Robert E. Harrill, also known as "The Hermit" is a character woven throughout the history of Fort Fisher, NC. Surely one of the most famous people on Pleasure Island. He has been the subject of a documentary, a book, a "society" and has written numerous articles about his life and times. He lived "off the ground" for 16 years in an abandoned WWII bunker. Harrill flew to Fort Fisher, a peaceful and depressing life in the mountains and sanctuary of the North Carolina coast. In the early 1960s, he eventually decided to move away from society and nature. His life was sad, sweet, inspiring and brave; the mysterious death adds just one more layer to the story. He was a Gregorian, teaching a version of "common sense" in 1960, believed to be the second largest tourist attraction in the state of North Carolina in the late 1960s after the USS North Carolina battalion.
I followed the bunker he used to call the "Hermitage Trail" home. Like everyone else, I find myself intrigued by a man living in the middle of a salt marsh, by the ocean, for such an independent time. Lived on the "fat of the earth"; here on the coast he planted oysters, fish, and gardens. The hurricane, harsh summer humidity and heat, fought for the right to be at his "home" against alleged promoters and other authorities. Mostly, her friends were animals, cat cats, dogs, and wild clothes. Yet I do not imagine that man's company was solitary; the death was said to have kept a guest book of less than 100,000 entries. These passersby made their contributions by throwing money in a frying pan or handing out food. She also accepted donations for a photo shoot.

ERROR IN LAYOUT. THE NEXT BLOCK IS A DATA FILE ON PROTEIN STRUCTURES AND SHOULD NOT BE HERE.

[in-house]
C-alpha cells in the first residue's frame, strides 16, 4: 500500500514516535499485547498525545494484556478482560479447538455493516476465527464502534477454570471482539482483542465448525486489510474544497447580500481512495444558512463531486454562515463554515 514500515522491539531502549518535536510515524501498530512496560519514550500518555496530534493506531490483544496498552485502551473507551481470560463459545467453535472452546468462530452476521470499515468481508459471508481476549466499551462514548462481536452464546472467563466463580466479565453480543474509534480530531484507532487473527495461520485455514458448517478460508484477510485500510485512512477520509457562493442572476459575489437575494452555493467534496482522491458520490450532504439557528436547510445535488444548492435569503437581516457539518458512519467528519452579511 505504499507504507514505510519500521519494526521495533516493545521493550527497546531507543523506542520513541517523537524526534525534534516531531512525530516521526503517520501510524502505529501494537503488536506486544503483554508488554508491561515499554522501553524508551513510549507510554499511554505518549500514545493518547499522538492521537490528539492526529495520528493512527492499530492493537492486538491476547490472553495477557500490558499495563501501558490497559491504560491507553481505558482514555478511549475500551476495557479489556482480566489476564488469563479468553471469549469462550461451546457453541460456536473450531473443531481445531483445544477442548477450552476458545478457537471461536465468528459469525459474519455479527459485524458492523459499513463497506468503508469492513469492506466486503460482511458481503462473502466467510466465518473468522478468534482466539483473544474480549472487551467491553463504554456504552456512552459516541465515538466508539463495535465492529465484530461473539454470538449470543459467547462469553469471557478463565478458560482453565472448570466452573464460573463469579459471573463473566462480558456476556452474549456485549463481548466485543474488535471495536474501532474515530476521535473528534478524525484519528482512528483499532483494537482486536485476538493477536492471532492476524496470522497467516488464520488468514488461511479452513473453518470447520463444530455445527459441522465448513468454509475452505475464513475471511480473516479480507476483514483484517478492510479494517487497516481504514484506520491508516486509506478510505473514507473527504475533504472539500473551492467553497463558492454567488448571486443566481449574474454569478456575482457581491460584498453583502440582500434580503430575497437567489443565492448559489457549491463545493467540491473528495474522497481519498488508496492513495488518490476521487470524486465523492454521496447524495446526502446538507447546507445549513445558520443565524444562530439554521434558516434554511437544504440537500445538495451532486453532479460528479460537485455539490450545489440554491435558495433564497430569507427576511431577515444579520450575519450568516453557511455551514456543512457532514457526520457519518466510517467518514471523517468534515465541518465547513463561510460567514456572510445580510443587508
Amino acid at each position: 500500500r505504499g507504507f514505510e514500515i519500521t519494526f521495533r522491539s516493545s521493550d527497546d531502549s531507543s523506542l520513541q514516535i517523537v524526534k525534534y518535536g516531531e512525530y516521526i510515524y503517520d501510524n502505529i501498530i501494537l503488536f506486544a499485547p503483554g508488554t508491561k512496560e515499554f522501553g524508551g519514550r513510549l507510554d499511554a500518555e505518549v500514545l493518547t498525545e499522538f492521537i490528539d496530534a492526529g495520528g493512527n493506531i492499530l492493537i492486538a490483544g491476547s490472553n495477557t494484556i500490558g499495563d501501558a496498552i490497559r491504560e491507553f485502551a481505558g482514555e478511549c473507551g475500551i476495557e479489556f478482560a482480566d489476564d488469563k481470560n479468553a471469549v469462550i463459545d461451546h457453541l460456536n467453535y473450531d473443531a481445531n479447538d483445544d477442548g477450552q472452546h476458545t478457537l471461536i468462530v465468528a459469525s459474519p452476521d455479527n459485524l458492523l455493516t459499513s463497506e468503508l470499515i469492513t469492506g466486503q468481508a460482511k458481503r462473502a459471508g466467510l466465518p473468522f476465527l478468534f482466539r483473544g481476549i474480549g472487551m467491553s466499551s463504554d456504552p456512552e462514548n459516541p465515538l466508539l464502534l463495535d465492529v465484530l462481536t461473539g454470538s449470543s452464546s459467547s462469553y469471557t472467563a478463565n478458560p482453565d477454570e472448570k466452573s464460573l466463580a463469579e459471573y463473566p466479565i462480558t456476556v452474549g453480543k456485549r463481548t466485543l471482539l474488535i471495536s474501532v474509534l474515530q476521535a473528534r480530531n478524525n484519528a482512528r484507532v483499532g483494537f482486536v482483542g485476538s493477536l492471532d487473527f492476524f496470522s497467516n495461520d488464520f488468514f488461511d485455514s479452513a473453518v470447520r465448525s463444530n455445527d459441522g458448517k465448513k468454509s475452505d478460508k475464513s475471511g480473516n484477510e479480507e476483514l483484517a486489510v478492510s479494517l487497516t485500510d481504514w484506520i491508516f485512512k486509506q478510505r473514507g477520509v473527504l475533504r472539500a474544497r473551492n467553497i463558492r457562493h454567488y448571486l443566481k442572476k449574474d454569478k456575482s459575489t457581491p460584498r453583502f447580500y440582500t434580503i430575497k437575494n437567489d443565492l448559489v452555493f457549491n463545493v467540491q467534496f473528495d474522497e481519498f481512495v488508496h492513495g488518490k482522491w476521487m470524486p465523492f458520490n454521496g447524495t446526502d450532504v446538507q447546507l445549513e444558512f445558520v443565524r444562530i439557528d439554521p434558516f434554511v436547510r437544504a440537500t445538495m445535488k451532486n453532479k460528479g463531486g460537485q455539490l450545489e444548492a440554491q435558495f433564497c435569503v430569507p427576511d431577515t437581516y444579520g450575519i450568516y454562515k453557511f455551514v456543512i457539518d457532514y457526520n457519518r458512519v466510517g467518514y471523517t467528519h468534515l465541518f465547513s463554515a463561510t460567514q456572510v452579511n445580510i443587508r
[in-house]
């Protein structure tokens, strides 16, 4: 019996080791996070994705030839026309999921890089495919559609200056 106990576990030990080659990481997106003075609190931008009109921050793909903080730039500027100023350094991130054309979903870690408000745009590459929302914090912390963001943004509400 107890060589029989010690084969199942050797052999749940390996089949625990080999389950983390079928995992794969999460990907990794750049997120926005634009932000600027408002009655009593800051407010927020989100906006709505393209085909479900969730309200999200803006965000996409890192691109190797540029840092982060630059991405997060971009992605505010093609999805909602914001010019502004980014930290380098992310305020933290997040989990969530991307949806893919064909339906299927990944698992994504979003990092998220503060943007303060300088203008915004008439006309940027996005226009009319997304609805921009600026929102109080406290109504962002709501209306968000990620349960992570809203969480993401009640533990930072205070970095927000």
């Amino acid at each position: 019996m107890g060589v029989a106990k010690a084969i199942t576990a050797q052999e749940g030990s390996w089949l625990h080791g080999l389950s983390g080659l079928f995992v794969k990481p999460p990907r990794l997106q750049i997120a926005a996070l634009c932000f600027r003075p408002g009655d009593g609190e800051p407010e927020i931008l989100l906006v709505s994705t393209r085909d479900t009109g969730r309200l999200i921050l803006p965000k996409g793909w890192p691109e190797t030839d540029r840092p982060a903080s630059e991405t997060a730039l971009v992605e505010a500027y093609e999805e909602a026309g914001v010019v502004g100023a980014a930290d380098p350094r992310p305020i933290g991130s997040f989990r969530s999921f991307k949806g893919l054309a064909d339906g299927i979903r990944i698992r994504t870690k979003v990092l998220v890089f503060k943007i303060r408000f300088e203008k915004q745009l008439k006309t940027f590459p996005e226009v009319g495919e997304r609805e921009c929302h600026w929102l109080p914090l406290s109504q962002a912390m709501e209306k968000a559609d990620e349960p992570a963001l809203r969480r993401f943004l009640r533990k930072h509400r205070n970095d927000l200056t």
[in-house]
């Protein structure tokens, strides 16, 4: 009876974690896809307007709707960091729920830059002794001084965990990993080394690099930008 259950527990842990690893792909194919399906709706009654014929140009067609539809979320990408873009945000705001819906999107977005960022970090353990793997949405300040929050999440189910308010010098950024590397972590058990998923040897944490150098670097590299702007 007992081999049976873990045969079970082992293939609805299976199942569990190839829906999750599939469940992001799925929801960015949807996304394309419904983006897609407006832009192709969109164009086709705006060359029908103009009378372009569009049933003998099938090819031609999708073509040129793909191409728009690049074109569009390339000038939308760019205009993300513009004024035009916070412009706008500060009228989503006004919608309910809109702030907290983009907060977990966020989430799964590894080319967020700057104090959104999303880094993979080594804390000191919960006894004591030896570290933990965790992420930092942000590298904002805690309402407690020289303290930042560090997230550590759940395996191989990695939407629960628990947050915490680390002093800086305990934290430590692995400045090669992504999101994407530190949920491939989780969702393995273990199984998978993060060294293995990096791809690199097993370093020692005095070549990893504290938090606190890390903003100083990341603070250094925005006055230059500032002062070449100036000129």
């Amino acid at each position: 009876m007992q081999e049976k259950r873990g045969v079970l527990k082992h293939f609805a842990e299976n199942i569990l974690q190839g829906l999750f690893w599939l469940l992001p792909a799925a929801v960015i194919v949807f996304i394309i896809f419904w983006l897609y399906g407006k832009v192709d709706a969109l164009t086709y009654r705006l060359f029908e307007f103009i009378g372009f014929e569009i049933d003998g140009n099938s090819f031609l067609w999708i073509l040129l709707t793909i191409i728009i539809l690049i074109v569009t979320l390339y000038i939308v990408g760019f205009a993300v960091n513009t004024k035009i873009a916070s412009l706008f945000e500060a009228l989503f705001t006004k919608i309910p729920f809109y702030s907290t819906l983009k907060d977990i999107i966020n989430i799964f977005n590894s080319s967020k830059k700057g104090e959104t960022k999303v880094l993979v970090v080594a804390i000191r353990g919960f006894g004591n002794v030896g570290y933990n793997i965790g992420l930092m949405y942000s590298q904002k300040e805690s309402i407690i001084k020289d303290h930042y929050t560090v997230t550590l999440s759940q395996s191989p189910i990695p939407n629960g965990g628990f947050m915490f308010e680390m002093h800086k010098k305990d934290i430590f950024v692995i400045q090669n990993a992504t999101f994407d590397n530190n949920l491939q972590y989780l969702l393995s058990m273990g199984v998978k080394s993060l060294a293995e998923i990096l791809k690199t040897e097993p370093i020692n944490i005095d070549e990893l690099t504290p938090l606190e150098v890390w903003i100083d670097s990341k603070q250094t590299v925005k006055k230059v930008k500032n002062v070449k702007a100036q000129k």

In 1968 the New Hanover Sun was mentioned in terms of its popularity,
"Everybody has to be a hermit for a few hours or 24 hours a minute, research, meditate and get together with their creator. Millions of people want to do what they want to do, but it's easier than ever to do it; they subconsciously choose me to replace them; and, I was successful … "
I imagine he didn't have much food or drink left. There is an entry on his site 16 where he used to sell food at the time of his website. He remembers that he had accumulated 30 bags of food in his trunk!
letters and stories, together with his writings, indicate that he lived a hard life. From childhood he grew up with depression at home. The marriage ended in divorce and the eldest son committed suicide. I can relate it to a desire to escape to a simpler life. To continue his story, his young son Edward founded The Hermits & # 39; Society. The shrines are recorded for inspiration, "teachings" and thoughts in photographs and films
His death on June 3, 1972 was a heart attack. The chapel was discovered by a group of teenagers early in the morning. The body was in an open eagle, in a pile of trash. I find it difficult to convey how sad it is for me.
You can still visit his bunker and follow Fort Fisher / South End Beach Access. The trail begins at the Visitor Center. The route is approximately ¼ km from the bunker. You can continue to the observation deck above to see the island, the ibis, the bird and other colonial birds on the coast. Common to see our friend's field.
Knowing all this about Robert Harrill, I felt compelled to go ahead and find his grave. It is located on Dow Road, Federal Point Methodist Cemetery. It is a peaceful place, by the river, in a dark historic area. The grave itself is covered with shells left in memory. In fact, I let myself down when I was kneeling to read the main column. "He thought" he read. I am not alone, its visitors are still searching. Also recently a DVD of Fort Fisher Hermit by Robert & # 39; s left in the grave. The story of his life, "The Battle for Independence; The Life and Times of the Fort Fisher Shrine," is on sale at lulu.com.